More widely, it is at the gateway to Denmark and Sweden that stands the beating heart of the life sciences industry and pharmaceutical manufacturing in the entire Scandinavian region. With 65,500 employees in these fields across around 1,150 companies and 14,600 university researchers spread across nine universities, Medicon Valley perfectly reveals how the virtuous proximity of universities, hospitals, and life sciences companies can drive innovation and boost the economy of the respective countries.

An overview of the Danish and Swedish players in Medicon Valley

The strength of Medicon Valley is confirmed by its large number of life sciences patents: it is calculated the 67% of all the ones issued from Denmark and Sweden are completed here. Likewise, the volume of life sciences publications more than doubled since 1996, reaching almost 11,000 in 2021.

Medicon Valley proved to be successful in attracting some Global R&D pharmaceutical groups – Ferring, McNeil, Novo Nordisk, Lundbeck and LEO Pharma – as well as large pharmaceutical companies, such as Atos Medical, BioGaia, Cellavision, Chr.Hansen, Ferring, Genmab, Hemocue, LEO Pharma, Lundbeck, McNeil, Novo Nordisk, Polypeptide and Probi.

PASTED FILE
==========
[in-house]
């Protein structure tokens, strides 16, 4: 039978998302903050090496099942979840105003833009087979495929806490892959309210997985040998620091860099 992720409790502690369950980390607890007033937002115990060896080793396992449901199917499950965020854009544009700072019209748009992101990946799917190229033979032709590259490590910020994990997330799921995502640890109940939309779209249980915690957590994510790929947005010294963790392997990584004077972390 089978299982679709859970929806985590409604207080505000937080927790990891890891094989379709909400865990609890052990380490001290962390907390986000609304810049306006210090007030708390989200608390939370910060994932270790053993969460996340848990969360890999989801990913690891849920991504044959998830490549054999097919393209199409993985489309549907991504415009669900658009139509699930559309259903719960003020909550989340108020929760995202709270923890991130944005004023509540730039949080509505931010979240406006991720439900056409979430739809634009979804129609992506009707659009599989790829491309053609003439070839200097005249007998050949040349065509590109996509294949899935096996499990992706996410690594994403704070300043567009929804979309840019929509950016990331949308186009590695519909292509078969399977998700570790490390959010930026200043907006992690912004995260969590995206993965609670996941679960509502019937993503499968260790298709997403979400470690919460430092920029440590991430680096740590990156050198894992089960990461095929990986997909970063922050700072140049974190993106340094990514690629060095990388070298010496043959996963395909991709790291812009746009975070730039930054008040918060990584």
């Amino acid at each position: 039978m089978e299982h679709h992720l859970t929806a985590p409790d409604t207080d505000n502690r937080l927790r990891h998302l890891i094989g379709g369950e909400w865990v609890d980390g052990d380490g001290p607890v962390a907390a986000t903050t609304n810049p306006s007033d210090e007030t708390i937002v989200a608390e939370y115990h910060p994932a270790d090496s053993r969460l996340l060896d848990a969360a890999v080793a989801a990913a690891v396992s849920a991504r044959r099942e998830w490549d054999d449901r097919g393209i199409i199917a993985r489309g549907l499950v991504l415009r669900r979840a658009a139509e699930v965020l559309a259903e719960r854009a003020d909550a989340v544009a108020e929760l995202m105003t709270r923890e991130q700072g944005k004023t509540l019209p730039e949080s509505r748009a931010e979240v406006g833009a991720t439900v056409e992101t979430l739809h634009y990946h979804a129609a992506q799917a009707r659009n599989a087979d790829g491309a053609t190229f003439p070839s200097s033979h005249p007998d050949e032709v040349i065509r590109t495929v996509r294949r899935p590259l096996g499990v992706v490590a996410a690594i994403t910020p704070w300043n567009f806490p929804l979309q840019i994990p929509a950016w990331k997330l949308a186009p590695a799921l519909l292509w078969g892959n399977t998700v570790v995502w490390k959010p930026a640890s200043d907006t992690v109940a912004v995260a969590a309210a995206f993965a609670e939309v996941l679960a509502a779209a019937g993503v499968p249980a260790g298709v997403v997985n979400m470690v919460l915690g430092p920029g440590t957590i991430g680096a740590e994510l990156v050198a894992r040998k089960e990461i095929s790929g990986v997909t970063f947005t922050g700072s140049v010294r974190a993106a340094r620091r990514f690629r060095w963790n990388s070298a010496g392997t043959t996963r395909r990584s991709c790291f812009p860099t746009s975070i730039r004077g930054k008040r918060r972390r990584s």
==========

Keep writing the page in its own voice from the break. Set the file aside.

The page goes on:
Solid world-class research is deployed here, notably in three areas: cancer research, conducted by about 600 researchers at the hospitals in Region Skåne, Region Hovedstaden and Region Sjælland, as well as the universities, in the industry and at the Danish Cancer Society’s research institute in Copenhagen; diabetes research, whose centres are established on both sides of the Øresund, and many of the largest players have joined forces in the Interreg-collaboration DiaUnion; reproduction research also traditionally strong in the Øresund Region.

Revolutionizing Pharma: a Cluster of Strategic Investments

The vital environment of Scandinavian life science industry is piloted by crucial investments. In fact, as emphasised by Politico, in the Nordic countries, it is the combination of government funding for research, a cooperative network of universities and hospitals, and the collaboration with larger companies in the field that is paving the way for the future success of the entire industry.

Government support is decisive in this regard: focusing again both on Denmark and Sweden, these countries have dedicated life science strategies and allocate over 3% of their GDP to research and innovation, one of the highest scores in terms of per capita R&D expenditure.